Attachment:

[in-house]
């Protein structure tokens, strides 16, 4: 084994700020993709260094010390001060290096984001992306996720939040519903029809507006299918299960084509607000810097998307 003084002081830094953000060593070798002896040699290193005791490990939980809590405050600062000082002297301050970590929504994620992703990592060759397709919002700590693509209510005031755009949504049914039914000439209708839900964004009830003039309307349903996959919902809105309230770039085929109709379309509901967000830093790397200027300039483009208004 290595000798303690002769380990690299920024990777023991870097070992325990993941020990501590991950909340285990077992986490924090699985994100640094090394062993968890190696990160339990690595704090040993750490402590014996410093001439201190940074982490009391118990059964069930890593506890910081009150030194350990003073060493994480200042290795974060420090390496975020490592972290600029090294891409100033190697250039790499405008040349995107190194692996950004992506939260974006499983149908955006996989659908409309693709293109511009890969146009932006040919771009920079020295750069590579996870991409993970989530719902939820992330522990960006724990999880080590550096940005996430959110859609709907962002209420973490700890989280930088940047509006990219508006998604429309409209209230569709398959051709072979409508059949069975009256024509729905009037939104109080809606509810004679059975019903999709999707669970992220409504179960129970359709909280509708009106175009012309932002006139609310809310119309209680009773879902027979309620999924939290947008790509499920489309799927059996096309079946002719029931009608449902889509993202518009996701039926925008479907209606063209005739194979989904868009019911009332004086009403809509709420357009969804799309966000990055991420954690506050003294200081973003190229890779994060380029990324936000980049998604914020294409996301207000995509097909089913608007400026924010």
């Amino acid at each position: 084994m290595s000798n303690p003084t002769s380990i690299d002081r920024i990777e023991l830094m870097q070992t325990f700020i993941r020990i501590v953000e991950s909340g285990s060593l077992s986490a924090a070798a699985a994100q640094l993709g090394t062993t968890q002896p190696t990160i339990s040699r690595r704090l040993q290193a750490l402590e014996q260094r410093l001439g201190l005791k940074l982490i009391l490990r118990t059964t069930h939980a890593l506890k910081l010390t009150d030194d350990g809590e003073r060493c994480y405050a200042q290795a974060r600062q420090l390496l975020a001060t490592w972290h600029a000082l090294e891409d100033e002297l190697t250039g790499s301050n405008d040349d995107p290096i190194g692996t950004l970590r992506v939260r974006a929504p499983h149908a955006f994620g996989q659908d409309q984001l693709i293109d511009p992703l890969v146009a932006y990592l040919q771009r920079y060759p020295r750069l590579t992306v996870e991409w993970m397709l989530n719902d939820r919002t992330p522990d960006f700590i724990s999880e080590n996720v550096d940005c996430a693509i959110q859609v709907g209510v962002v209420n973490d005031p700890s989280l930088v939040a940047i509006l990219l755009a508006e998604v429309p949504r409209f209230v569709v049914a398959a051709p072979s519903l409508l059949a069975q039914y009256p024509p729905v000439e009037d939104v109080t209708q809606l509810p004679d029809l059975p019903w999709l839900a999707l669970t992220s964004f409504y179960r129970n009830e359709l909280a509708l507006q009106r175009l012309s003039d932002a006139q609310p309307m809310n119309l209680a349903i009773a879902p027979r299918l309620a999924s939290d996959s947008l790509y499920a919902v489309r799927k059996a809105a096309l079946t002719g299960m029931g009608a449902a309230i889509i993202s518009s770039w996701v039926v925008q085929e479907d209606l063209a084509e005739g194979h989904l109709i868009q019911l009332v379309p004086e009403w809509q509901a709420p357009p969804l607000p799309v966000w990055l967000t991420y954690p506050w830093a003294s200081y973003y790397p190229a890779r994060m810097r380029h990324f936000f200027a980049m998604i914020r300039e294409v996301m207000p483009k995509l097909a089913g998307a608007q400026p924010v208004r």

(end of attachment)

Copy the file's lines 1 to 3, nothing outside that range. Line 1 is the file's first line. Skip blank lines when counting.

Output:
[in-house]
């Protein structure tokens, strides 16, 4: 084994700020993709260094010390001060290096984001992306996720939040519903029809507006299918299960084509607000810097998307 003084002081830094953000060593070798002896040699290193005791490990939980809590405050600062000082002297301050970590929504994620992703990592060759397709919002700590693509209510005031755009949504049914039914000439209708839900964004009830003039309307349903996959919902809105309230770039085929109709379309509901967000830093790397200027300039483009208004 290595000798303690002769380990690299920024990777023991870097070992325990993941020990501590991950909340285990077992986490924090699985994100640094090394062993968890190696990160339990690595704090040993750490402590014996410093001439201190940074982490009391118990059964069930890593506890910081009150030194350990003073060493994480200042290795974060420090390496975020490592972290600029090294891409100033190697250039790499405008040349995107190194692996950004992506939260974006499983149908955006996989659908409309693709293109511009890969146009932006040919771009920079020295750069590579996870991409993970989530719902939820992330522990960006724990999880080590550096940005996430959110859609709907962002209420973490700890989280930088940047509006990219508006998604429309409209209230569709398959051709072979409508059949069975009256024509729905009037939104109080809606509810004679059975019903999709999707669970992220409504179960129970359709909280509708009106175009012309932002006139609310809310119309209680009773879902027979309620999924939290947008790509499920489309799927059996096309079946002719029931009608449902889509993202518009996701039926925008479907209606063209005739194979989904868009019911009332004086009403809509709420357009969804799309966000990055991420954690506050003294200081973003190229890779994060380029990324936000980049998604914020294409996301207000995509097909089913608007400026924010």
């Amino acid at each position: 084994m290595s000798n303690p003084t002769s380990i690299d002081r920024i990777e023991l830094m870097q070992t325990f700020i993941r020990i501590v953000e991950s909340g285990s060593l077992s986490a924090a070798a699985a994100q640094l993709g090394t062993t968890q002896p190696t990160i339990s040699r690595r704090l040993q290193a750490l402590e014996q260094r410093l001439g201190l005791k940074l982490i009391l490990r118990t059964t069930h939980a890593l506890k910081l010390t009150d030194d350990g809590e003073r060493c994480y405050a200042q290795a974060r600062q420090l390496l975020a001060t490592w972290h600029a000082l090294e891409d100033e002297l190697t250039g790499s301050n405008d040349d995107p290096i190194g692996t950004l970590r992506v939260r974006a929504p499983h149908a955006f994620g996989q659908d409309q984001l693709i293109d511009p992703l890969v146009a932006y990592l040919q771009r920079y060759p020295r750069l590579t992306v996870e991409w993970m397709l989530n719902d939820r919002t992330p522990d960006f700590i724990s999880e080590n996720v550096d940005c996430a693509i959110q859609v709907g209510v962002v209420n973490d005031p700890s989280l930088v939040a940047i509006l990219l755009a508006e998604v429309p949504r409209f209230v569709v049914a398959a051709p072979s519903l409508l059949a069975q039914y009256p024509p729905v000439e009037d939104v109080t209708q809606l509810p004679d029809l059975p019903w999709l839900a999707l669970t992220s964004f409504y179960r129970n009830e359709l909280a509708l507006q009106r175009l012309s003039d932002a006139q609310p309307m809310n119309l209680a349903i009773a879902p027979r299918l309620a999924s939290d996959s947008l790509y499920a919902v489309r799927k059996a809105a096309l079946t002719g299960m029931g009608a449902a309230i889509i993202s518009s770039w996701v039926v925008q085929e479907d209606l063209a084509e005739g194979h989904l109709i868009q019911l009332v379309p004086e009403w809509q509901a709420p357009p969804l607000p799309v966000w990055l967000t991420y954690p506050w830093a003294s200081y973003y790397p190229a890779r994060m810097r380029h990324f936000f200027a980049m998604i914020r300039e294409v996301m207000p483009k995509l097909a089913g998307a608007q400026p924010v208004r």